Although Ryan Gosling is a legitimately brilliant actor, since my last memory of him is his heart-throb role in “Crazy Stupid Love” (“it’s like you’re Photo-Shopped or something!”), I was little biased against him coming in and therefore skeptical that this role in “Drive” (R, opening Friday, 9/16) would have much depth.
And another movie about fast cars? Yawn. Movies in this genre conjure images of “The Fast and the Furious,” which is just candy-coated action fluff with little substance.
But I am now eating some serious crow because despite these initial judgments, “Drive” grabbed my attention from the very beginning, held it right until the very end, and blew my initial expectations out of the water. It has all the elements of a memorable action/drama.
First, the characters are haunting:
- Gosling plays “Driver,” a Hollywood stunt-car driver who moonlights as a getaway car driver. Initially he is incredibly reserved during certain scenes, but as we later find out, when he needs to convey something, he does it in a blunt and straightforward way, unleashing words and violence at select times like a viper constantly poised to strike.
- Albert Brooks almost stole the show as “Bernie,” one-half of an organized crime partnership. Like Driver, he has a violent streak that can quickly come to the surface, despite having an almost amiable exterior.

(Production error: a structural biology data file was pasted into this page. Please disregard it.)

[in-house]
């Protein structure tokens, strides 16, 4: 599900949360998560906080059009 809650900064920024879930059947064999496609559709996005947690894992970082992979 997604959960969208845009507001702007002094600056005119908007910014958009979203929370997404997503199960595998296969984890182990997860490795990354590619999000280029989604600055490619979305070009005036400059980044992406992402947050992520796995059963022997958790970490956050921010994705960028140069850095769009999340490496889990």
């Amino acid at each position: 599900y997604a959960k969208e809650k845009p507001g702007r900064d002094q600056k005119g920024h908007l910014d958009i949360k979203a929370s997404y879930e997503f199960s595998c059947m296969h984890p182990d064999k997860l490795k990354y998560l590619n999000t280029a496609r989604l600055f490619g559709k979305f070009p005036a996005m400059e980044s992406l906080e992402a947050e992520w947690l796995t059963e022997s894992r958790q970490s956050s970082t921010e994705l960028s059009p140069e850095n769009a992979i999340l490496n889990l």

- In contrast Bernie sums up his partner “Nino” (played by Ron Perlman) perfectly: “my partner is a belligerent asshole.” If you’re a fan of “Sons of Anarchy”, picture Clay Morrow with the volume turned way up.
- Finally, Driver’s neighbor, played by Carey Mulligan, is in the middle of a love triangle that unpredictably sets Driver on a collision course with Bernie and Nino. After starting a relationship with Driver, her husband is unexpectedly released from prison, and she is visibly torn between the two.
Also it should be noted that there are a couple of scenes with jarring violence. They are so explosive and brutal that you never know when the next one is going to come, which gives a vague feeling of impending doom throughout the film. The scene that is sure to be most talked about is when Driver repeatedly stomps someone’s face and head in so thoroughly, that there is nothing left besides a completely flattened pile of blood, bone, and flesh where the head used to be. (Side note: why is it that these scenes get the biggest laugh from the live audience, and most of those laughing are males, myself included? It’s not funny at all, but for some reason that’s the gut reaction from a lot of folks.)
Finally, director Nicholas Winding Refn succeeded in creating a picture that is visually dark and hypnotic, showcasing a grittier side of Los Angeles than most of us are used to seeing, with a soundtrack to match.
At first it was hard to see how “Drive” could possibly stand out in a stacked fall movie season. After all, it is competing with “Moneyball,” “The Girl with the Dragon Tattoo,” “The Ides of March,” “J. Edgar,” “Carnage,” “Young Adult,” “The Descendents,” “War Horse,” and “The Iron Lady”- movies starring the likes of George Clooney, Brad Pitt, Meryl Streep, Charlize Theron, and Leonardo DiCaprio. But make no mistake about it: “Drive” belongs at or near the very top of your fall must-see movie list.
Drive is rated R, starring Ryan Gosling, Albert Brooks, Carey Mulligan, Bryan Cranston, Christina Hendricks, and Ron Perlman, has a runtime of 100 minutes, and is released in theaters everywhere this Friday, September, 16th.
- Phil Campanella